By:Srdja Trifkovic | March 10, 2014
On March 6 President Obama said in Washington that the Crimean authorities’ plans for a referendum “violate the Ukrainian Constitution and violate international law.” “Any discussion about the future of Ukraine must include the legitimate government of Ukraine. We are well beyond the days when borders can be redrawn over the heads of democratically elected leaders,” he added. “Crimea is Ukraine,” Secretary of State John Kerry said in Rome on the same day.
Interesting. Six years ago the United States enthusiastically recognized the Kosovo Albanian authorities’ self-proclaimed independence, which violated the Serbian constitution and violated international law. The legitimate government of Serbia was not included in any discussions which preceded the American decision. The United States initiated the redrawing of Serbia’s borders with an act of armed aggression in 1999, and then formally condoned it in February 2008, over the heads of Serbia’s democratically elected President Boris Tadic and Prime Minister Vojislav Koštunica. Furthermore, in September 2012 Obama’s then-Secretary of State Hillary Clinton said that “the boundaries of an independent, sovereign Kosovo are clear and set.” A few days earlier Obama himself claimed, incredibly, that “Kosovo has made significant progress in solidifying the gains of independence and in building the institutions of a modern, multi-ethnic, inclusive and democratic state.”
A President capable of thus characterizing that KLA-run black hole of thuggery and lawlessness – the worst-ruled spot by far in all of Europe – is beyond logic or reason. It would be therefore useless to point out to Obama that the government in Kiev has no legitimacy whatsoever, having grabbed power through a sustained campaign of revolutionary brutality and having violated the Ukrainian constitution and other laws in the process. Obama’s claim that the leaders of the regime in Kiev were “democratically elected” is unsurprising, however, coming as it does from a man whose hold on reality – at home and abroad – is becoming more tenuous by the day.
Lest we forget, on February 21 President Viktor Yanukovich and three Ukrainian parliamentary party leaders signed a “reconciliation agreement” co-signed by foreign ministers of France, Germany and Poland – implying that their countries and the EU guaranteed the deal – and approved by a Russian representative. The document provided for constitutional reform reducing presidential powers, the creation of a government of national unity, early presidential election, and disbandment of Maidan armed factions. Far from disbanding, within hours those same armed factions forced Yanukovich to flee Kiev and stage-managed a parliamentary “vote,” worthy of the proceedings of the Supreme Soviet ca. 1937, which ushered in the putschist regime.
As Russia’s President Vladimir Putin said on March 4, Yanukovich “had in fact given up his power already, and as I told him, he had no chance of being re-elected. What was the purpose of all those illegal, unconstitutional actions, why did they have to create this chaos in the country? Armed and masked militants are still roaming the streets of Kiev. This is a question to which there is no answer.” Well, there is one, and he knows it. As a BBC commentator pointed out on March 5, what makes Putin mad is the feeling that he is being deceived:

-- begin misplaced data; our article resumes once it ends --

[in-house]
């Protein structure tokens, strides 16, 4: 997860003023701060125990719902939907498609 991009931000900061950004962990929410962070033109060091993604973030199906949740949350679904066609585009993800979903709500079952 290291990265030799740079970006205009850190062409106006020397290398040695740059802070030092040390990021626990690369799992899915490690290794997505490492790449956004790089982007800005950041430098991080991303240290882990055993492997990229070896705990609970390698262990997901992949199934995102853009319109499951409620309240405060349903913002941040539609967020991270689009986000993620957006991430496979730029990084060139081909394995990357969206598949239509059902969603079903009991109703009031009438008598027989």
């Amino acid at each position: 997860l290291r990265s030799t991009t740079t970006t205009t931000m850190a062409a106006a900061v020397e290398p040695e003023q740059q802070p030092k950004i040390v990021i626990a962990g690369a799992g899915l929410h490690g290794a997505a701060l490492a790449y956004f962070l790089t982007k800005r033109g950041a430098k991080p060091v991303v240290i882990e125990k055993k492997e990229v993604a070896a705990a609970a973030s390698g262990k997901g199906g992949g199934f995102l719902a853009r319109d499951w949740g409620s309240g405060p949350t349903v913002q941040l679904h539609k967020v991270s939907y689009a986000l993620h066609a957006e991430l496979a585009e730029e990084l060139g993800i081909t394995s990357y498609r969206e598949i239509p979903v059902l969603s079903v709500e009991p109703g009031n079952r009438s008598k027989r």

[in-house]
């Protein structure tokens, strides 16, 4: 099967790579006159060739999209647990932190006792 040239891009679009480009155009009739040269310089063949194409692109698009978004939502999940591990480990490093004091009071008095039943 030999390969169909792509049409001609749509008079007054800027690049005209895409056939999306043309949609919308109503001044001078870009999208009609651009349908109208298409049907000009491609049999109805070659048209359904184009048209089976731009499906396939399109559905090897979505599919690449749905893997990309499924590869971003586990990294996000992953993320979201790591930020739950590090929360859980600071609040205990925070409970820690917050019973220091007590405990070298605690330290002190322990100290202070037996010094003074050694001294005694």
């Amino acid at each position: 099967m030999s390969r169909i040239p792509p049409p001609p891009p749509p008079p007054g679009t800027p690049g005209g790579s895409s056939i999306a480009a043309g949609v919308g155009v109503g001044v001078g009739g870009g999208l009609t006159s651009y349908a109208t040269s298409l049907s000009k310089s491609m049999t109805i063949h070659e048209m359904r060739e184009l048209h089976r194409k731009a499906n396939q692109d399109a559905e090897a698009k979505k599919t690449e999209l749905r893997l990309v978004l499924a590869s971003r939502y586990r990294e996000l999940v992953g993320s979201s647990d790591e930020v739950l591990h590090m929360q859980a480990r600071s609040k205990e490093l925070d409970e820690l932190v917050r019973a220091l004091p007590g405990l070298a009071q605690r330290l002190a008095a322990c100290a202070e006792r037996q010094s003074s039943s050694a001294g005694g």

We saw that with Libya in 2011. Moscow was persuaded not to block a UN Security Council resolution on a no-fly zone to protect civilians. But NATO’s military action led to regime change and the death of Col Muammar Gaddafi – far beyond what Russia had expected. It helps explain why Russia has been quick to veto resolutions on Syria. On Ukraine, too, President Putin feels the West has tricked him. Last month he sent his envoy to Kiev to take part in negotiations on a compromise agreement … It remained words only. Less than 24 hours later, Mr. Yanukovych was on the run, the parliament removed him from power and appointed a new acting president from the opposition. The pace of events took Moscow completely by surprise. Russia says the February 21 agreement must be implemented. The opposition signed it, yet allows an uncontrolled militia of violent armed radicals send fear and loathing across a large swath of Ukraine. The US says the agreement no longer matters…
THE GHOST OF WARREN ZIMMERMANN – Washington saying “the agreement no longer matters” brings us to another parallel between the crisis in Ukraine and the conflict in ex-Yugoslavia in the 1990’s: the role of the United States in subverting agreements that were meant to save peace. Similar U.S. subterfuges contributed to the outbreak of the war in Bosnia-Herzegovina exactly 22 years ago. In March 1992 the late Warren Zimmermann, the last U.S. ambassador to Yugoslavia before its breakup and civil war, materially contributed, more than any other single man, to the outbreak of that war. The facts of the case have been established beyond reasonable doubt, and are no longer disputed by experts.
Following the unconstitutional and illegal Muslim-Croat referendum on Bosnia’s independence (February 28-29), then-Portuguese foreign minister Jose Cutileiro persuaded the leaders of the three constituent nations that Bosnia-Herzegovina should be independent, but internally based on autonomous ethnic “cantons.” The breakthrough was due to the Bosnian Serbs’ acceptance of an externally sovereign B-H state, provided that the Muslims give up their ambition of an internally centralized, unitary one. Alija Izetbegovic, the Muslim leader, accepted the plan. Only days after it was signed, however, Zimmermann flew from Belgrade to Sarajevo to tell Izetbegovic that the deal was a means to “a Serbian power grab” that could be annulled. State Department later admitted that the U.S. policy was to encourage Izetbegovic to break with the plan.